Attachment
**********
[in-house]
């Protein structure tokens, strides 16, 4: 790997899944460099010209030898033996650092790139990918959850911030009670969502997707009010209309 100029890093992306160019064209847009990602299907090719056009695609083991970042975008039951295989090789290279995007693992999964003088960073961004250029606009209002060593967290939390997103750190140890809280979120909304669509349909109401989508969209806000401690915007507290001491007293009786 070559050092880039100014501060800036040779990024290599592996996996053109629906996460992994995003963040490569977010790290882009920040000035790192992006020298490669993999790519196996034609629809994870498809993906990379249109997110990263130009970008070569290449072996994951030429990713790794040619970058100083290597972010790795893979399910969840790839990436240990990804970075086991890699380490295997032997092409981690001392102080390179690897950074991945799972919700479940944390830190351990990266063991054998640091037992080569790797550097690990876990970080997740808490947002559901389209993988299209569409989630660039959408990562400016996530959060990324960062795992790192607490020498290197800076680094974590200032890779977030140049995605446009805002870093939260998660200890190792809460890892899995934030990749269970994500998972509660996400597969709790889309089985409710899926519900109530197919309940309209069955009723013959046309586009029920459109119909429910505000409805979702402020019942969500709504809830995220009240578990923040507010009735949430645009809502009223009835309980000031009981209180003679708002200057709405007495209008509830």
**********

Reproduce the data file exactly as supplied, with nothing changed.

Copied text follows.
[in-house]
């Protein structure tokens, strides 16, 4: 790997899944460099010209030898033996650092790139990918959850911030009670969502997707009010209309 100029890093992306160019064209847009990602299907090719056009695609083991970042975008039951295989090789290279995007693992999964003088960073961004250029606009209002060593967290939390997103750190140890809280979120909304669509349909109401989508969209806000401690915007507290001491007293009786 070559050092880039100014501060800036040779990024290599592996996996053109629906996460992994995003963040490569977010790290882009920040000035790192992006020298490669993999790519196996034609629809994870498809993906990379249109997110990263130009970008070569290449072996994951030429990713790794040619970058100083290597972010790795893979399910969840790839990436240990990804970075086991890699380490295997032997092409981690001392102080390179690897950074991945799972919700479940944390830190351990990266063991054998640091037992080569790797550097690990876990970080997740808490947002559901389209993988299209569409989630660039959408990562400016996530959060990324960062795992790192607490020498290197800076680094974590200032890779977030140049995605446009805002870093939260998660200890190792809460890892899995934030990749269970994500998972509660996400597969709790889309089985409710899926519900109530197919309940309209069955009723013959046309586009029920459109119909429910505000409805979702402020019942969500709504809830995220009240578990923040507010009735949430645009809502009223009835309980000031009981209180003679708002200057709405007495209008509830």